William Westerman Document
The article of agreement shown above is dated 1823, just six years after Mississippi became a state. It is a contract agreement between William Westerman and twelve individuals of Warren County, Mississippi. In the contract, Westerman agrees to teach the children of the signers at a rate of $2.50 per child, per month. The contract is for a total of ten months, during which time Westerman agrees to teach reading, writing, grammar, and mercantile arithmetic. Westerman also agrees to make up any time lost due to personal illness or absence from the school. The signers agree to the price of Westerman's services and indicate at the bottom of the printed contract that a total of sixteen children will be under Westerman's tutelage. The document is signed by twelve individuals: Jacob, James, and Christopher Hyland; Claudius Rawls; Levi R. Gibson; Abel Wright; James Clark; Archibald Erwin; Edmund Reeves; Gabriel Burnham; Jesse Wright; and Jackson Downs, all residents of Warren County in the 1820s and 1830s.
Educational opportunities in Mississippi during the early years of the nineteenth century were severely limited. Families who could afford the expense sent their children to New Orleans or to Europe for their education, while others chose to hire private tutors.
In Warren County, Mississippi, public schools did not operate until after 1845. Prior to that time, due to the lack of state-funded educational institutions, many people in the area relied on the services of private tutors such as William Westerman. Tutors regularly advertised their services in local newspapers and then signed contracts with an individual, or group of individuals, effective for a certain period of time. Paid a monthly salary based on the number of children under their care, tutors such as Westerman were required to teach only the basic fundamentals, mainly reading, writing, and arithmetic. In some cases, other subjects such as Latin or French were required, depending on the social status of the employer. People hiring private tutors were usually prominent within the community and sufficiently affluent to afford the expense.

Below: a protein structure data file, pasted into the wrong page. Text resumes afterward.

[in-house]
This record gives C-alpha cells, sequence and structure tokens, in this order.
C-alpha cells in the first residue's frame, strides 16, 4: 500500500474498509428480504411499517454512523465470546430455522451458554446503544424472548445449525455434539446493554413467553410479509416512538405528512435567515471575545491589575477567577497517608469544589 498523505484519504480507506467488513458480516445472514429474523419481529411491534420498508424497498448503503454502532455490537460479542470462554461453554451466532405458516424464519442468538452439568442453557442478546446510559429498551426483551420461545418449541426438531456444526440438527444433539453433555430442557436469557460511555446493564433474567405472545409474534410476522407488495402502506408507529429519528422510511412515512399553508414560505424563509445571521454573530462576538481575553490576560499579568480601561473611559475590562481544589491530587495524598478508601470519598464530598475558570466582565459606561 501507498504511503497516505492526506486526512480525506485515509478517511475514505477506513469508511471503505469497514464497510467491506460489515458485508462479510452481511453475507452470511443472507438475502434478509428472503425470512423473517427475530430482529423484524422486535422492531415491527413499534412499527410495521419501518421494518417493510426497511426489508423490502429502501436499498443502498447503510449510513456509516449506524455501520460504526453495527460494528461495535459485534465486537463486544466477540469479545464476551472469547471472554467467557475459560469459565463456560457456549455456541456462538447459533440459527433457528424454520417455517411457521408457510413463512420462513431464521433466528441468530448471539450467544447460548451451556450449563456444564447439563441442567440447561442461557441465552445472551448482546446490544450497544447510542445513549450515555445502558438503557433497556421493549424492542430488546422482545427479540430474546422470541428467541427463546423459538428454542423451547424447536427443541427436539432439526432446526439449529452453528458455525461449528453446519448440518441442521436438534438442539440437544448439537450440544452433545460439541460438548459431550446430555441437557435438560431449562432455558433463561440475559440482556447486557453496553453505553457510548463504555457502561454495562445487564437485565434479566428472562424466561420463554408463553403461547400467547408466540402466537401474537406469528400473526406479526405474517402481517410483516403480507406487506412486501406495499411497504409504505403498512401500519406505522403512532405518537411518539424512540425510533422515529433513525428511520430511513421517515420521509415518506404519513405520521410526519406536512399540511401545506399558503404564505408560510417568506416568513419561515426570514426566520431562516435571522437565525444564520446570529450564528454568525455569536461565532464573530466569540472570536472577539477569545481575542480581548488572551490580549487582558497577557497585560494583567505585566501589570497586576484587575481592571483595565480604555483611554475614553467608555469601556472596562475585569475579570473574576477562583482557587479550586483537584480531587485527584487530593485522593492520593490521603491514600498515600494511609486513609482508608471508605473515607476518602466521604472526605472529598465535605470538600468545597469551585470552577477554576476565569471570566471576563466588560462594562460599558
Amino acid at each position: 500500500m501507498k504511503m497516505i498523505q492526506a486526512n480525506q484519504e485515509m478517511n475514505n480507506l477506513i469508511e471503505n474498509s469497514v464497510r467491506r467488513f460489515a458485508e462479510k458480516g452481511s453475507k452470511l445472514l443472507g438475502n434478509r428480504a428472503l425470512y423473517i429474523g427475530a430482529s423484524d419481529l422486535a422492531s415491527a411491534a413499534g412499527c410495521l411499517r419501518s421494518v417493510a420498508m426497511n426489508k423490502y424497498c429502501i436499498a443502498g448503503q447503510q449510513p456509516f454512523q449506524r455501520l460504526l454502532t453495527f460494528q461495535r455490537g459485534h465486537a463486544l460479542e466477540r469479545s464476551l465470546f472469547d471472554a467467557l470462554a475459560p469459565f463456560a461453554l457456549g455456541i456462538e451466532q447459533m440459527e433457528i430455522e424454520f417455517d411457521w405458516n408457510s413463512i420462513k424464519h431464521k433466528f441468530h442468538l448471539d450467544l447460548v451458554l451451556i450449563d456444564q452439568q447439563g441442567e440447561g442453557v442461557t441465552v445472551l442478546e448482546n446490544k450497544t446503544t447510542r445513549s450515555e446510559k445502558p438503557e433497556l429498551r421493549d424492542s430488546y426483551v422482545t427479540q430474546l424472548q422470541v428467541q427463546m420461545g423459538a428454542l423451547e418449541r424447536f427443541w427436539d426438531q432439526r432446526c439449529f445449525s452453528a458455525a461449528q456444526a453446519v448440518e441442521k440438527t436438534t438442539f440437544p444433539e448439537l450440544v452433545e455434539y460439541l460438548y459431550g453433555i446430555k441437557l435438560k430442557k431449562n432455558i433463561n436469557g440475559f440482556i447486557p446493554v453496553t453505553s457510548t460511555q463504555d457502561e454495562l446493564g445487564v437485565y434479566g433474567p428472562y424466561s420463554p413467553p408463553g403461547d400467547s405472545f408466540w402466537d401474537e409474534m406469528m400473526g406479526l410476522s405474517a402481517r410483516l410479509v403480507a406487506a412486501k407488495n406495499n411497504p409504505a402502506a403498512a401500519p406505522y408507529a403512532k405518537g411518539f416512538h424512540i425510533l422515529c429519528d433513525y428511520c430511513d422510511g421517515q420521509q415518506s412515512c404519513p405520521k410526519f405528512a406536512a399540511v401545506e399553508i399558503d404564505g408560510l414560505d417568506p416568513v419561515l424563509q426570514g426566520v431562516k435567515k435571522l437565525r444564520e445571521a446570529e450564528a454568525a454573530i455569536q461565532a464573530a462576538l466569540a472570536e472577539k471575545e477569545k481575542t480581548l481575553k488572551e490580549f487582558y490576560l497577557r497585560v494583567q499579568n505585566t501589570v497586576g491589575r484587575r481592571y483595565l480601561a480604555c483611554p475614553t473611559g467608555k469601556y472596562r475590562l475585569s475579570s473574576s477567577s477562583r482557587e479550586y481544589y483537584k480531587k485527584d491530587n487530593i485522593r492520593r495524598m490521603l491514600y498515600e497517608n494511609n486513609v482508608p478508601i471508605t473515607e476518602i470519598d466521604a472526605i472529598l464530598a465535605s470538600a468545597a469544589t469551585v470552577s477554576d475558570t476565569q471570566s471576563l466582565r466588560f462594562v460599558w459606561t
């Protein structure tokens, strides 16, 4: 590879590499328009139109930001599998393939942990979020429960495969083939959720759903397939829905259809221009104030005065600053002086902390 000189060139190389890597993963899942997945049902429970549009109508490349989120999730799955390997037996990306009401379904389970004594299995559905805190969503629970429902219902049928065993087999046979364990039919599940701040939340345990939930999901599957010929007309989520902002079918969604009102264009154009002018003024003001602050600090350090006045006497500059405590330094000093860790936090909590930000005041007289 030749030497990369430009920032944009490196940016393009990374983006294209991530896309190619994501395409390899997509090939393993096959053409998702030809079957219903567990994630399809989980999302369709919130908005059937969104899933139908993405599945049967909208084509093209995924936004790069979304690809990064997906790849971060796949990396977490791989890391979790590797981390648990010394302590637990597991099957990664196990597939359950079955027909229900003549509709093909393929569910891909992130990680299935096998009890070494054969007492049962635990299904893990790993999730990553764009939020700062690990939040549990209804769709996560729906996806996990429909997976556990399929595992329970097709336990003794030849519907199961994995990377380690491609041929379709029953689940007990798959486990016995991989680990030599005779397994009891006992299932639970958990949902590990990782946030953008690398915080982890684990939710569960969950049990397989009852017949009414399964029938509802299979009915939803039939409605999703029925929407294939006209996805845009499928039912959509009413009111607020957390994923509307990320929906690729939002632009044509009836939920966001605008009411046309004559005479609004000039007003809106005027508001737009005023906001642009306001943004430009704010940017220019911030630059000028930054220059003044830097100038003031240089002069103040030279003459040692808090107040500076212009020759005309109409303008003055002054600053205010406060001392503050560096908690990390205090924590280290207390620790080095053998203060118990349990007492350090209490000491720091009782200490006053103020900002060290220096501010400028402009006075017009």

Among the families employing William Westerman as a tutor were the Hyland, Rawls, and Gibson families of Warren County, Mississippi. The Hyland family, one of the first families to settle in the south of Warren county, had resided in the area since the turn of the century. Between 1818-1827, Jacob Hyland served in the county legislature, while James Hyland watched over the family business and plantation. Associates of the Hylands included the Gibson Family and the Rawls Family (who arrived in the area at the same time as the Hylands). David Gibson arrived in Warren County in 1826 and built the family plantation. Following his death, his sons, including Levi R. Gibson, remained in the area until the 1830s when Levi Gibson moved to Le Flore County.
No information is available concerning the life and activities of William Westerman.
For related information:
Mayes, Edward. History of Education in Mississippi. Washington: Government Printing Office, 1899. [microform Z1236 .L5 LAC 10831]
Morris, Christopher. Becoming Southern: The Evolution of a Way of Life, Warren County and Vicksburg, Mississippi, 1770-1860. New York: Oxford University Press, 1995. [F347.W29 M67 1995]
Morris, Christopher. Town and Country in the Old South: Vicksburg and Warren County, Mississippi 1770-1860. Ann Arbor, Mich.: University Microfilms International, 1993. [F347.W29 M66 1991a]
Rowland, Dunbar. Encyclopedia of Mississippi History. Madison, WI: S.A. Brant, 1907. [F339.R88 1907c]
United States. Works Progress Administration. Source Material for Mississippi History: Preliminary Manuscript [by counties]. Jackson, MS: Mississippi Department of Archives and History, 1970. [Microform F341 .U74]
NOTE: The document above is from collection M110 held at McCain Library & Archives, University of Southern Mississippi.
Some text for this "Item of the Month" was prepared by Diane DeCesare Ross, Curator of Manuscripts and Archives. However, most of it was taken directly from the finding aid found online at http://www.lib.usm.edu/legacy/archives/m110.htm.